You are here: HomeWallOpinionsArticles2020 05 23Article 960223

Opinions of Saturday, 23 May 2020

Columnist: Mohammed Ezzideen Yakub, Contributor

'To hustle' does not mean 'to scam'

File photo File photo

In our part of the world where hustling has been redefined to mean fraudulence – what we officially call scamming, it’s very earnest for one to not allow himself to be peer-pressured into that act of deceit, in the name of wanting to hoard wealth. That way of amassing wealth is inarguably dubious, humanly and divinely unacceptable, and does not, in any way, give the true definition of what real hustling is. In fact, the two [scamming and hustling] are vastly different from each other.

Real hustling, in my own words, is the act of tasking one’s self to jump over the hurdles and obstacles life may bring one’s way, with an aim of wanting to make it big, by using means which are humanly acceptable.

In Zango, a Muslim community where I hail from, scamming is increasingly gaining a permanent sitting-stool – day in, day out. This is as a results of the incessant love the youth – males in particular – have developed for money, irrespective of where the money’s source could be. The rate at which scamming, what I would describe as a social canker, is gaining the approval of the youth is quite worrying, in the sense that it is gradually becoming a norm in Zango.

Everyone, by virtue of being pressured by peers, wants to be rich; everyone wants to be a user of “Apple products”, ranging from iPhones, iPads, Apple-watches and Apple-laptops; everyone wants to ride in flashy cars, to gain the world’s attention and recognition. However, the sources of the wherewithal to satiate these desires are not from acceptable means, but from scamming.

Boys, those my age and younger than I, sacrifice their night’s sleep not for studies, nor for an act of worship, but for fraudulence. They spend useful hours on laptops to lure white men and women, those they call clients, into dashing them enormous sums of money to satisfy their urges for worldly gains. This is in no context a definition of hustle. Rather, it is deceptiveness at its apogee, frowned upon by society and discouraged by Islam – the religion we, the inhabitants of Zango, call our own. If truth be told, thinking that “To hustle” literally means “To scam” is a wishful thinking.

The youth – those the elderly often refer to us future leaders who’ll make Zango a better place for everyone to want to witness in the near future – are outliving their usefulness. They are substituting their bright futures to an immediate worldly gain, forgetting that the permanence of what they are craving for, now, is a slim possibility, whereas the brightness of their futures is worthwhile. It is better to hustle today and make it big tomorrow, than to scam today and make it less tomorrow. The choice is yours to make.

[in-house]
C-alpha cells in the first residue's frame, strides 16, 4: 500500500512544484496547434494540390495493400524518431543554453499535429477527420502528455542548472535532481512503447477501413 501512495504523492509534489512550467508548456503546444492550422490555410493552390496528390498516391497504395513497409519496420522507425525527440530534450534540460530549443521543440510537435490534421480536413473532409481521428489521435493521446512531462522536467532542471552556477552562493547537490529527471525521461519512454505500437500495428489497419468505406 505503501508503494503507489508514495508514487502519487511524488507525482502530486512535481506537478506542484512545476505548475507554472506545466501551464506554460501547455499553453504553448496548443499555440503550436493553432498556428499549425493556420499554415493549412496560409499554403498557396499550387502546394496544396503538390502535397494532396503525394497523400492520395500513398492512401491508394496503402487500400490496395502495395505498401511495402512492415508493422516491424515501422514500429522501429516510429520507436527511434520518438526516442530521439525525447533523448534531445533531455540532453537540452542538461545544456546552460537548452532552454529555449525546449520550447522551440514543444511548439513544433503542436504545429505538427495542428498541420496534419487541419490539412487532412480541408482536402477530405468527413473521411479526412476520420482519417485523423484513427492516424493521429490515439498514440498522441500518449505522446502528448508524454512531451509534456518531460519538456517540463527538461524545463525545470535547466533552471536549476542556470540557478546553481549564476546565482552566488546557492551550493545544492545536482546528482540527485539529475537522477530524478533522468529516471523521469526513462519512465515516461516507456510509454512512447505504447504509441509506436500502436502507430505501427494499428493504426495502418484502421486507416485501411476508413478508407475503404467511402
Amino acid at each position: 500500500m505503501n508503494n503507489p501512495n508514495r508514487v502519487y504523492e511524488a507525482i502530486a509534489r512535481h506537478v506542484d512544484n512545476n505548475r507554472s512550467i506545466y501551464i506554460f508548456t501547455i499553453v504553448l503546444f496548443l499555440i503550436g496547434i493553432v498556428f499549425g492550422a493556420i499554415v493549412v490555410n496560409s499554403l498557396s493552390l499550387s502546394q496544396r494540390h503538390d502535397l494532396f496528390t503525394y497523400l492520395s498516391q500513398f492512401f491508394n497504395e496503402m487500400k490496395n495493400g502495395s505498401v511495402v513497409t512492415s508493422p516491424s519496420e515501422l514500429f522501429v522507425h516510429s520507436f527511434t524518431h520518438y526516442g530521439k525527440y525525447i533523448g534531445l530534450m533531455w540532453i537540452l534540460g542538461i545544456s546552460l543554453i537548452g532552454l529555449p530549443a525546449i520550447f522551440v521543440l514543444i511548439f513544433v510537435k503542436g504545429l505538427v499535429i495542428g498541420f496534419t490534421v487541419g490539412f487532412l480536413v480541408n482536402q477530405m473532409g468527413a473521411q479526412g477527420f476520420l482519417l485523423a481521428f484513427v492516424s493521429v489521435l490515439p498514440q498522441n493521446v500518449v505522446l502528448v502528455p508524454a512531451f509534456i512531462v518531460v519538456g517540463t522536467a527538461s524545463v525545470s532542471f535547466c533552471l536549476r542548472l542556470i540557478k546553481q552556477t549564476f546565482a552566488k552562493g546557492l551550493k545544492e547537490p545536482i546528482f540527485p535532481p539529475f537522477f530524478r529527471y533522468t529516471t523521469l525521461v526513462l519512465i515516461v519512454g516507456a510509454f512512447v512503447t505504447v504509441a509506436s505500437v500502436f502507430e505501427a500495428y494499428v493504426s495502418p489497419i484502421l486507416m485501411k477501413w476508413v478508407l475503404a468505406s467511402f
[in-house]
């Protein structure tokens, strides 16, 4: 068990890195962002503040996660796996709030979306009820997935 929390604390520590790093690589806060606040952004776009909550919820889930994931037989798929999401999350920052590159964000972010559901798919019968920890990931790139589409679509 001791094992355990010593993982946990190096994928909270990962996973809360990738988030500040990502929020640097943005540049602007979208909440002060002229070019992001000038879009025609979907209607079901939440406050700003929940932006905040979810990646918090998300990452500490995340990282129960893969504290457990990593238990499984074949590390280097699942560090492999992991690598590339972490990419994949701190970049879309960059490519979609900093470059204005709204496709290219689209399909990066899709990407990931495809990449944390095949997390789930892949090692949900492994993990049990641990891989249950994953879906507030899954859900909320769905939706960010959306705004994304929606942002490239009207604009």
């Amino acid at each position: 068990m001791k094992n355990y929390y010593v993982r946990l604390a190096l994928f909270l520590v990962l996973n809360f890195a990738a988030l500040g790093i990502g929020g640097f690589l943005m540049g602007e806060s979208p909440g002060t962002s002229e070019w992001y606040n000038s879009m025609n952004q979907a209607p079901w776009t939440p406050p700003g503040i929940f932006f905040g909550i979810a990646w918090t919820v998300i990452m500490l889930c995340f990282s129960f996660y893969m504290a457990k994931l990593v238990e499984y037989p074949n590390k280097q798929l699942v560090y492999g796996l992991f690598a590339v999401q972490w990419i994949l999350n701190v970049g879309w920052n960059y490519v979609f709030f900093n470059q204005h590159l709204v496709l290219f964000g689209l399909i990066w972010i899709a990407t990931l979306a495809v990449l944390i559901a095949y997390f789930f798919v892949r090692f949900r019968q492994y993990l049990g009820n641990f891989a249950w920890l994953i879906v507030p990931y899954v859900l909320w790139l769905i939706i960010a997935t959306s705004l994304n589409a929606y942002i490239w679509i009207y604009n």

Unlike in the bygone days when one would not want society to know he’s a scammer, these days, my dear brothers who trade in playing tricks on wealthy white men and women find so much pride in being called scammers. They do not hide their identities anymore. In fact, it’s appearing that they are boastful of being scammers. Why won’t they be boastful when society is making them appear as though they have made it in life? Why won’t they be boastful when they have so many ladies in our Zangos to themselves, just because they are scammers? Why won’t they be boastful when their peers call them names like block-holders and chairmen?

What makes the situation even murkier is the act of coupling their deceits with rituals, a means that will boost the amount of money they will make. Given the fact that we hail from Zango, in the hands of responsible parents, amidst individuals who are seen as Zango pearls, it doesn’t speak good of us to resort to rituals in wanting to make money. More importantly, Islam frowns deeply at seeking riches from other deities except Allah. That alone is enough to deter us.

My lovely brothers, before you think of continuing to scam people after reading this, kindly make this consideration: Assuming you end up being very rich in the future [something I pray you achieve], with several dependents on you whose livelihood depend solely on the money you have. But, due to being scammed by someone whose identity is hidden from you, you lost your wealth, to an extent where you could not take care of your dependents anymore. Sincerely, how will you feel? I leave that question for you to answer for yourself, sincerely.

One may ask, what’s Ezzideen’s business, at all, with this issue of scamming? That’s a good question and my answer lies in the fact that I am a member of Zango, and anything that has to do with the well-being of Zango is of paramount importance to me. Likewise, anything that has the potential of causing Zango to loose its firm pillars and fall off one day, I utterly frown upon it – and scamming happens to be one. Moreover, you are my brothers and I love you very much; what I wish for myself is what I wish for you, too.

I know very well that as youths, one of the things that emasculate us is the lack of money. So, we have to look for money – more money. But in our endeavours to look for money, it is quite reasonable to look for it through acceptable means. We will need the freedoms of heart and mind to enjoy the money we fend for.

I will like to restate that hustling does not literally mean scamming. Let’s hustle in the right way to make good money.